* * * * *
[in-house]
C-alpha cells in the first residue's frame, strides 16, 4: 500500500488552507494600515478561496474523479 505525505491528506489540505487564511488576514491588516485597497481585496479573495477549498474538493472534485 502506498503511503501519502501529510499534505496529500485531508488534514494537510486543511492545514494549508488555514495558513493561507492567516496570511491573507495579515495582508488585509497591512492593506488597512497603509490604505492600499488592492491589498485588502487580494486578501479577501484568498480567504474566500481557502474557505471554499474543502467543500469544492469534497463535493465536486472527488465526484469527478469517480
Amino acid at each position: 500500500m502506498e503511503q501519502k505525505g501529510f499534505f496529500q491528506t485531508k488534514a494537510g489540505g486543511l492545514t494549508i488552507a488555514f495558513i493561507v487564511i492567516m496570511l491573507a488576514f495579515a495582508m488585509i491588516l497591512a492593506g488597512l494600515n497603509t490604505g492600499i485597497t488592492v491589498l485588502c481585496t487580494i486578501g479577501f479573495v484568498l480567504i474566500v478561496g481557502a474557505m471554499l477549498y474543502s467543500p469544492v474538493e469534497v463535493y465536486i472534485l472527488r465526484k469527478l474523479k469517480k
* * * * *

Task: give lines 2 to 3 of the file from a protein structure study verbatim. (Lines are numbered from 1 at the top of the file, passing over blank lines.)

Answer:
C-alpha cells in the first residue's frame, strides 16, 4: 500500500488552507494600515478561496474523479 505525505491528506489540505487564511488576514491588516485597497481585496479573495477549498474538493472534485 502506498503511503501519502501529510499534505496529500485531508488534514494537510486543511492545514494549508488555514495558513493561507492567516496570511491573507495579515495582508488585509497591512492593506488597512497603509490604505492600499488592492491589498485588502487580494486578501479577501484568498480567504474566500481557502474557505471554499474543502467543500469544492469534497463535493465536486472527488465526484469527478469517480
Amino acid at each position: 500500500m502506498e503511503q501519502k505525505g501529510f499534505f496529500q491528506t485531508k488534514a494537510g489540505g486543511l492545514t494549508i488552507a488555514f495558513i493561507v487564511i492567516m496570511l491573507a488576514f495579515a495582508m488585509i491588516l497591512a492593506g488597512l494600515n497603509t490604505g492600499i485597497t488592492v491589498l485588502c481585496t487580494i486578501g479577501f479573495v484568498l480567504i474566500v478561496g481557502a474557505m471554499l477549498y474543502s467543500p469544492v474538493e469534497v463535493y465536486i472534485l472527488r465526484k469527478l474523479k469517480k